Chance The Rapper: But also we need that connection and we need to be able to do it in confidence. And so, like, I, I've been excited to talk about it cause every time I know that there's Black ears listening to it,

Swaggy Sie: Of course.

Chance The Rapper: Especially now we global right now,

Swaggy Sie: Of course, you know what I'm saying

Chance The Rapper: Like we are everywhere.

Swaggy Sie: Yeah.

Chance The Rapper: And if I could get anybody's ear to raise up right now, we are everywhere. And a lot of times we feel alone or in spaces where we're the minority. In reality, we are everywhere around the globe. And so to Black people that not just live in the states, but the ones in the islands, listening to the people on the continent, listening to the people in the UK, listening the people in Asia and, and Australia, Black people listening like we, this is, this is our time and we can all feel that there's a collective revolution on its way, but this is our time to go and stand in our Blackness and be happy and be proud and, and diffuse together. You know what I'm saying?

Chance The Rapper Reflects in 10-Year Anniversary of Mixtape '10 Day'

Swaggy Sie: Before we get into some of these performances. Obviously I wanna talk to you a little bit and also congratulate you on the 10-year anniversary of 10 Day.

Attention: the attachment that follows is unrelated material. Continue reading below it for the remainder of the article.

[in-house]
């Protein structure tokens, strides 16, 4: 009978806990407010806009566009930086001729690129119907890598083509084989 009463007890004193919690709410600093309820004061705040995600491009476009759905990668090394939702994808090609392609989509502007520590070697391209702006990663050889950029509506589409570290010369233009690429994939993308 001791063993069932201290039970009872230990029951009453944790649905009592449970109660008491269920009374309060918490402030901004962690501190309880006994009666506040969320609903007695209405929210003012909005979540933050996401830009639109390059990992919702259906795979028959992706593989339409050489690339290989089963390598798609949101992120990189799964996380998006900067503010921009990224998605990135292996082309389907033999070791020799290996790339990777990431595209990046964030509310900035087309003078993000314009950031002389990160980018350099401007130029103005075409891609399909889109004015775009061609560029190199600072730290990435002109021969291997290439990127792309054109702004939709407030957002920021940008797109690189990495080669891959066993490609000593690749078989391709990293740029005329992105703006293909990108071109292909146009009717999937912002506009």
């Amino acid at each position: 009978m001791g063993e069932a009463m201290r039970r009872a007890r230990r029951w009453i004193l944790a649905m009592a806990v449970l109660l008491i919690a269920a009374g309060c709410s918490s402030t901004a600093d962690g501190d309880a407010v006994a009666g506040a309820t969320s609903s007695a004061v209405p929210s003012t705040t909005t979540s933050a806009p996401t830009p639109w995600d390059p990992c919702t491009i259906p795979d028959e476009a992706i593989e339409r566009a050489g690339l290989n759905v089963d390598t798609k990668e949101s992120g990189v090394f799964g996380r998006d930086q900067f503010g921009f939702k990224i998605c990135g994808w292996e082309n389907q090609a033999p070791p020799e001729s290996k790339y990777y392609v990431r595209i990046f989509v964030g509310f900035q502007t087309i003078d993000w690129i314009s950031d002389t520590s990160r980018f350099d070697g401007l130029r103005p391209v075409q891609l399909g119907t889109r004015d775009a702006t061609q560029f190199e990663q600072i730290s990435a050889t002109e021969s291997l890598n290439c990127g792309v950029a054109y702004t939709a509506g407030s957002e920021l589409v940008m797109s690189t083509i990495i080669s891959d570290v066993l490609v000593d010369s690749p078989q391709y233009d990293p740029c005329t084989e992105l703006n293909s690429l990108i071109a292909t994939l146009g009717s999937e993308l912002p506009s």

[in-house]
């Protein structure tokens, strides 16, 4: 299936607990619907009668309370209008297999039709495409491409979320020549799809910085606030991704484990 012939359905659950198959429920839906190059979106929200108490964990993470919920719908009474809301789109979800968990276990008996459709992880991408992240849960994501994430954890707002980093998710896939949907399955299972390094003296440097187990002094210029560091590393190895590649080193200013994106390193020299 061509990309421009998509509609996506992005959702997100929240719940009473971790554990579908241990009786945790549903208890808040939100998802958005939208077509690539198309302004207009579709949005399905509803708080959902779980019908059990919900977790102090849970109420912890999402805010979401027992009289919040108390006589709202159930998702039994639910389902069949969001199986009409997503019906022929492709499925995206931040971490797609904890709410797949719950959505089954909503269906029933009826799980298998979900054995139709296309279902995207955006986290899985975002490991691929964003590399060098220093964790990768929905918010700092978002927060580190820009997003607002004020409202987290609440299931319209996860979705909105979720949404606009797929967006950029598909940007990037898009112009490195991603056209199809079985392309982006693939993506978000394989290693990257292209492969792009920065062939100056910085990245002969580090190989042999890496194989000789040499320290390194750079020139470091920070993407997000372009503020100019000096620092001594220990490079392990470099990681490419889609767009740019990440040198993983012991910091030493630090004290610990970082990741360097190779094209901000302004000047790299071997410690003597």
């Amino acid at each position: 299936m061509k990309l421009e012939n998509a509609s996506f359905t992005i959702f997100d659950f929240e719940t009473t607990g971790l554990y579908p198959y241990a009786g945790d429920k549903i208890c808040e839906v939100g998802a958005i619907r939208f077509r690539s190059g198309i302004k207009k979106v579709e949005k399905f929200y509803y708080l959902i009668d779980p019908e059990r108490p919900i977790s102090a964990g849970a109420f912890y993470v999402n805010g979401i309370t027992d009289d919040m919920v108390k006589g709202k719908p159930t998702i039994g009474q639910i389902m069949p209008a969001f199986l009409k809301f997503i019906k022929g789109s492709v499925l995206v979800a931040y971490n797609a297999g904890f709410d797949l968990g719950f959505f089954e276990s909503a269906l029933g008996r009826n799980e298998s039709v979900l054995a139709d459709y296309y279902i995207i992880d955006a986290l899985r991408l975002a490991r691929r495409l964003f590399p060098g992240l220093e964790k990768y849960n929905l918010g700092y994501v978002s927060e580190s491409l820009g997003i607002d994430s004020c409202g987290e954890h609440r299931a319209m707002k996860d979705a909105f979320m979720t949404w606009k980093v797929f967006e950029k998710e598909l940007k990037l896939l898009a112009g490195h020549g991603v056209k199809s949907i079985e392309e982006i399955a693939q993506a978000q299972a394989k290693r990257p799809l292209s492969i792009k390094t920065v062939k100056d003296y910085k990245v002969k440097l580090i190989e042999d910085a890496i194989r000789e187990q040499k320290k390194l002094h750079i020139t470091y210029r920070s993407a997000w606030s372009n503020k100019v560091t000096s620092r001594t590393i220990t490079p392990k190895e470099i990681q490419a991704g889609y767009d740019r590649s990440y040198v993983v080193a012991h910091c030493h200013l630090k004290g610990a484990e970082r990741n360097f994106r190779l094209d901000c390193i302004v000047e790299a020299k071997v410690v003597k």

Chance The Rapper: Yeah. Yeah.

Swaggy Sie: The debut mixtape. Yo, that April 2012.

Chance The Rapper: Yeah.

Swaggy Sie: Wow.

Chance The Rapper: Yeah. It's been some time.

Swaggy Sie: What's, what's that like, man, when you reflect back 10 years ago?

Chance The Rapper: Man, it feels good. Yo, it feels very good to like, just think about it as something that wasn't, that now is, you know, or something that I perceived to be a possibility. And now that possibility is just fact, you know what I mean? Like I
wanted to be a rapper for as long as I could remember.

Swaggy Sie: Right.

Chance The Rapper: I, I used to like write poems when I was like five or six years old.

Swaggy Sie: Right.

Chance The Rapper: And I started turning them into raps when I was young and I spent my whole high school career, like making music, like never did homework, was not good at school, was not good in school. And I, but I always wanted to create and create music and…

Swaggy Sie: Right.